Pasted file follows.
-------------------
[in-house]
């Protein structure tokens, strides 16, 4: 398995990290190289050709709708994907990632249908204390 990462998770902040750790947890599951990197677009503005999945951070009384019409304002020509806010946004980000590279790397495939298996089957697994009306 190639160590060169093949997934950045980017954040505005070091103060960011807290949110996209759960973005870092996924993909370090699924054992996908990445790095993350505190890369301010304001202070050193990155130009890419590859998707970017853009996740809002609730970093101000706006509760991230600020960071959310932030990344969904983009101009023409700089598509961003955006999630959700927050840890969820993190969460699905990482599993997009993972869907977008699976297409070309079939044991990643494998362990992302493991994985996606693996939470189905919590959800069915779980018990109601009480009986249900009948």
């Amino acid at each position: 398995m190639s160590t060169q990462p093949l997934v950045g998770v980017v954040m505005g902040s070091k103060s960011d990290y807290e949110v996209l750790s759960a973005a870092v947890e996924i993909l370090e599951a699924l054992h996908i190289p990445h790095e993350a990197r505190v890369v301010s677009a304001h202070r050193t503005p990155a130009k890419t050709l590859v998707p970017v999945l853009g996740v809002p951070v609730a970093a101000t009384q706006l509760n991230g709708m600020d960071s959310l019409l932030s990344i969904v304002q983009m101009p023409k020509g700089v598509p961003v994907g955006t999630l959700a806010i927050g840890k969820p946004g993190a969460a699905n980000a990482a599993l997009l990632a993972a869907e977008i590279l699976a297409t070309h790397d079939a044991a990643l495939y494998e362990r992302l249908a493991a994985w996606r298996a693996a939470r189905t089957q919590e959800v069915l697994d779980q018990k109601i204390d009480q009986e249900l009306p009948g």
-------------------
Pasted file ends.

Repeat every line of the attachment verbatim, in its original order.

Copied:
[in-house]
């Protein structure tokens, strides 16, 4: 398995990290190289050709709708994907990632249908204390 990462998770902040750790947890599951990197677009503005999945951070009384019409304002020509806010946004980000590279790397495939298996089957697994009306 190639160590060169093949997934950045980017954040505005070091103060960011807290949110996209759960973005870092996924993909370090699924054992996908990445790095993350505190890369301010304001202070050193990155130009890419590859998707970017853009996740809002609730970093101000706006509760991230600020960071959310932030990344969904983009101009023409700089598509961003955006999630959700927050840890969820993190969460699905990482599993997009993972869907977008699976297409070309079939044991990643494998362990992302493991994985996606693996939470189905919590959800069915779980018990109601009480009986249900009948």
């Amino acid at each position: 398995m190639s160590t060169q990462p093949l997934v950045g998770v980017v954040m505005g902040s070091k103060s960011d990290y807290e949110v996209l750790s759960a973005a870092v947890e996924i993909l370090e599951a699924l054992h996908i190289p990445h790095e993350a990197r505190v890369v301010s677009a304001h202070r050193t503005p990155a130009k890419t050709l590859v998707p970017v999945l853009g996740v809002p951070v609730a970093a101000t009384q706006l509760n991230g709708m600020d960071s959310l019409l932030s990344i969904v304002q983009m101009p023409k020509g700089v598509p961003v994907g955006t999630l959700a806010i927050g840890k969820p946004g993190a969460a699905n980000a990482a599993l997009l990632a993972a869907e977008i590279l699976a297409t070309h790397d079939a044991a990643l495939y494998e362990r992302l249908a493991a994985w996606r298996a693996a939470r189905t089957q919590e959800v069915l697994d779980q018990k109601i204390d009480q009986e249900l009306p009948g």